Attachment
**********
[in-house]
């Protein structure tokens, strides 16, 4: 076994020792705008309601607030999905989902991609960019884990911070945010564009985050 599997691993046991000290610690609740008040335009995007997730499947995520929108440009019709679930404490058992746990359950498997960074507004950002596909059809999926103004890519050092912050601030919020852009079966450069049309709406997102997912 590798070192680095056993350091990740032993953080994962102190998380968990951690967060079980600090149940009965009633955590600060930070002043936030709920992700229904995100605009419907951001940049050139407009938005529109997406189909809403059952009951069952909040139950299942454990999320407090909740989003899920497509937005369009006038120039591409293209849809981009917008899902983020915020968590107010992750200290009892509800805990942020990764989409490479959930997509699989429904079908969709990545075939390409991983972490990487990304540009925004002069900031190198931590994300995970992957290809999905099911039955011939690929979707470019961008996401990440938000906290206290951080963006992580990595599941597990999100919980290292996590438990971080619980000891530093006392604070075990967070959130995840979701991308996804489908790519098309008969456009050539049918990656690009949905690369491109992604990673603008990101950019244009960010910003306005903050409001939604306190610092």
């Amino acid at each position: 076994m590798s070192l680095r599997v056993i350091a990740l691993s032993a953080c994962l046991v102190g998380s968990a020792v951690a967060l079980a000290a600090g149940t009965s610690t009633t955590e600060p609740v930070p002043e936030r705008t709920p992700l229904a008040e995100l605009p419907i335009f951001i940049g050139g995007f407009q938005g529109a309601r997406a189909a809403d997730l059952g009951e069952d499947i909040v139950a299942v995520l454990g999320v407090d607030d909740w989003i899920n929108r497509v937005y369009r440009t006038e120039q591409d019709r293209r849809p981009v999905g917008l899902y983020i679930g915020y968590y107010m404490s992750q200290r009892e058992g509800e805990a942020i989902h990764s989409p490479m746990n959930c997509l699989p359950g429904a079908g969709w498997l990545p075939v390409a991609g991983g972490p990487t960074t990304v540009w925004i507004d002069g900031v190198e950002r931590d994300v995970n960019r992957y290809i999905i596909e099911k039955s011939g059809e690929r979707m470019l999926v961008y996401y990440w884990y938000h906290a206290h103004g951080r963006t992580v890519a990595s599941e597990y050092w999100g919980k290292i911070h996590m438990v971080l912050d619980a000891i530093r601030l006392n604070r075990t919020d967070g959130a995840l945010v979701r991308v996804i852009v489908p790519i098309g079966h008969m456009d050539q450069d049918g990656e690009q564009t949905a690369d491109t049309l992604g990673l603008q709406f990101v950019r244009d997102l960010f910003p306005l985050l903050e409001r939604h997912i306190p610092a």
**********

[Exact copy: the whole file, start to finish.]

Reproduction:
[in-house]
């Protein structure tokens, strides 16, 4: 076994020792705008309601607030999905989902991609960019884990911070945010564009985050 599997691993046991000290610690609740008040335009995007997730499947995520929108440009019709679930404490058992746990359950498997960074507004950002596909059809999926103004890519050092912050601030919020852009079966450069049309709406997102997912 590798070192680095056993350091990740032993953080994962102190998380968990951690967060079980600090149940009965009633955590600060930070002043936030709920992700229904995100605009419907951001940049050139407009938005529109997406189909809403059952009951069952909040139950299942454990999320407090909740989003899920497509937005369009006038120039591409293209849809981009917008899902983020915020968590107010992750200290009892509800805990942020990764989409490479959930997509699989429904079908969709990545075939390409991983972490990487990304540009925004002069900031190198931590994300995970992957290809999905099911039955011939690929979707470019961008996401990440938000906290206290951080963006992580990595599941597990999100919980290292996590438990971080619980000891530093006392604070075990967070959130995840979701991308996804489908790519098309008969456009050539049918990656690009949905690369491109992604990673603008990101950019244009960010910003306005903050409001939604306190610092």
């Amino acid at each position: 076994m590798s070192l680095r599997v056993i350091a990740l691993s032993a953080c994962l046991v102190g998380s968990a020792v951690a967060l079980a000290a600090g149940t009965s610690t009633t955590e600060p609740v930070p002043e936030r705008t709920p992700l229904a008040e995100l605009p419907i335009f951001i940049g050139g995007f407009q938005g529109a309601r997406a189909a809403d997730l059952g009951e069952d499947i909040v139950a299942v995520l454990g999320v407090d607030d909740w989003i899920n929108r497509v937005y369009r440009t006038e120039q591409d019709r293209r849809p981009v999905g917008l899902y983020i679930g915020y968590y107010m404490s992750q200290r009892e058992g509800e805990a942020i989902h990764s989409p490479m746990n959930c997509l699989p359950g429904a079908g969709w498997l990545p075939v390409a991609g991983g972490p990487t960074t990304v540009w925004i507004d002069g900031v190198e950002r931590d994300v995970n960019r992957y290809i999905i596909e099911k039955s011939g059809e690929r979707m470019l999926v961008y996401y990440w884990y938000h906290a206290h103004g951080r963006t992580v890519a990595s599941e597990y050092w999100g919980k290292i911070h996590m438990v971080l912050d619980a000891i530093r601030l006392n604070r075990t919020d967070g959130a995840l945010v979701r991308v996804i852009v489908p790519i098309g079966h008969m456009d050539q450069d049918g990656e690009q564009t949905a690369d491109t049309l992604g990673l603008q709406f990101v950019r244009d997102l960010f910003p306005l985050l903050e409001r939604h997912i306190p610092a």